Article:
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Summary

Summary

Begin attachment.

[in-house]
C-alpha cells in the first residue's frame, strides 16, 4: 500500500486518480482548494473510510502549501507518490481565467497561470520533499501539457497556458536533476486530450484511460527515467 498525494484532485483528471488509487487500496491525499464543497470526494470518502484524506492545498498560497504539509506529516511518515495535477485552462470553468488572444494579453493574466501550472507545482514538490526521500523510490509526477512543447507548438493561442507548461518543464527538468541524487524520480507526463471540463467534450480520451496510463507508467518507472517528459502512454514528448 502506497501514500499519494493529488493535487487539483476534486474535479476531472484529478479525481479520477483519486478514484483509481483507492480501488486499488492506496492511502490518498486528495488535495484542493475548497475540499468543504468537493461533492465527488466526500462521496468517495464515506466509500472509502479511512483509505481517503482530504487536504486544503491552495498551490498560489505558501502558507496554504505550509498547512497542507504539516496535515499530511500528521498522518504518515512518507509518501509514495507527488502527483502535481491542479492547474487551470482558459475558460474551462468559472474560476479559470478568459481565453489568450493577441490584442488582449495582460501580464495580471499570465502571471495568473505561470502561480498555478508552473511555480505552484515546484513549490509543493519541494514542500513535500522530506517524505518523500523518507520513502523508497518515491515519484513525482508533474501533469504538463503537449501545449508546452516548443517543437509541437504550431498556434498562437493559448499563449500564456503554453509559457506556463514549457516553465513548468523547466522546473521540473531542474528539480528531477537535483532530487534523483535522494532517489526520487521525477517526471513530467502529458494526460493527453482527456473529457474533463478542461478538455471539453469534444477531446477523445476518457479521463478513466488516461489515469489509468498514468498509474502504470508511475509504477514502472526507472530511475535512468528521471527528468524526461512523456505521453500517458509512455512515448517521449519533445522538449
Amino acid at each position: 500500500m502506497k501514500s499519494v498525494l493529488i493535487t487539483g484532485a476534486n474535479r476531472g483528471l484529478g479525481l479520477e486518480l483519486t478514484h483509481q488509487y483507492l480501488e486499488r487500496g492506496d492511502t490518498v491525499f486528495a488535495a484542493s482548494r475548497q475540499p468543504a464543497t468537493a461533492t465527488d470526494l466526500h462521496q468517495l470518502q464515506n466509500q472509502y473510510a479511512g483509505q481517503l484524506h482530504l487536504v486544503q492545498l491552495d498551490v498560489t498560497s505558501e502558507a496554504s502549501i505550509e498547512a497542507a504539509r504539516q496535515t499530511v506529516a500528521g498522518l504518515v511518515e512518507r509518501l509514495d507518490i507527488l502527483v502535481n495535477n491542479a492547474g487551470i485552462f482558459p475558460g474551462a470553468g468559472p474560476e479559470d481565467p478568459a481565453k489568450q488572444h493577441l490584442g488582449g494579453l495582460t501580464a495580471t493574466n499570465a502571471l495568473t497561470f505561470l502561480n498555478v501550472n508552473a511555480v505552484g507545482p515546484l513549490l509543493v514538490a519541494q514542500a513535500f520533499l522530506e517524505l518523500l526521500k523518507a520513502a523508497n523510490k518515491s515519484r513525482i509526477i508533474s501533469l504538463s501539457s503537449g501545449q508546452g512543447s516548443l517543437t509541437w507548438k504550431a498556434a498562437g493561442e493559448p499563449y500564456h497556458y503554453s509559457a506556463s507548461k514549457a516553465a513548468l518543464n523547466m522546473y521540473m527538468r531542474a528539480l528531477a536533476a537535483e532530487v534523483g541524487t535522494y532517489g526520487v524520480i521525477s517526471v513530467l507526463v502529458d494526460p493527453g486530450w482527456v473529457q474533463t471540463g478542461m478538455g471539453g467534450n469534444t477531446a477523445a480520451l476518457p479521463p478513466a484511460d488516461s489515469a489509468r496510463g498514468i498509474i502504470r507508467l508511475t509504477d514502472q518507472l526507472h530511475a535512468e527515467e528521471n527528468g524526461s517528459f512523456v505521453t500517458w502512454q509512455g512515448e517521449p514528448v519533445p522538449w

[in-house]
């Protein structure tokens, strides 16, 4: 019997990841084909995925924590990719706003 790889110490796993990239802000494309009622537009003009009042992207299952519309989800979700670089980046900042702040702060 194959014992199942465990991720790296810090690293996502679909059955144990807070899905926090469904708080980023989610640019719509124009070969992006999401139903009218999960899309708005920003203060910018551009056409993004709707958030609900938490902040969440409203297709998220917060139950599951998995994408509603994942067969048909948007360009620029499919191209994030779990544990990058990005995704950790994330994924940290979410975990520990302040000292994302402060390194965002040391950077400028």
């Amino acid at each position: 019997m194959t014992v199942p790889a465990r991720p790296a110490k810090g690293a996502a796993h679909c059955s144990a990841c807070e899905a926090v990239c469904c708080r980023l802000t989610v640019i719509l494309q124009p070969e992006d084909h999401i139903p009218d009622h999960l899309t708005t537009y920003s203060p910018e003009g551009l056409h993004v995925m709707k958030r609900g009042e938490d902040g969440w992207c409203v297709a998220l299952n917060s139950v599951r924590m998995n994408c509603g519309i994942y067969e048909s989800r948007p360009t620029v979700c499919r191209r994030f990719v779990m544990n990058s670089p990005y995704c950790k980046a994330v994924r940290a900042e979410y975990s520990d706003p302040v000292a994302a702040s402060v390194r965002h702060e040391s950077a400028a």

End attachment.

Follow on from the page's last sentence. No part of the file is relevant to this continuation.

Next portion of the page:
A student parachutist was exiting the aircraft for a static line jump, when a portion of the main canopy became entangled around the right horizontal stabiliser. Approximately half the right elevator was torn away, together with a portion of the trim tab, while the outer section of the stabiliser was bent downwards through 45 degrees. The parachutist landed safely, and the jump instructor then made a normal descent. The pilot was able to retain control of the aircraft, and elected to divert to a more suitable aerodrome, where an uneventful landing was subsequently carried out. The parachutists were using a static line bag deployment system. This system does not require a pilot parachute to extract the main canopy from its container, but the airspeed and attitude of the aircraft are critical to ensure safe operations. On this occasion, it was probable that the airspeed was higher than desirable at the time the parachutist exited the aircraft. However, the parachute school had not provided specific operating instructions for pilots engaged in this particular form of parachute dropping. In addition, it was considered that the static line attachment point was in a less than optimum position inside the aircraft, in that it reduced the available vertical distance between the attachment and the tailplane. It was also possible that the parachute may have been incorrectly packed, leading to earlier than normal deployment.

 
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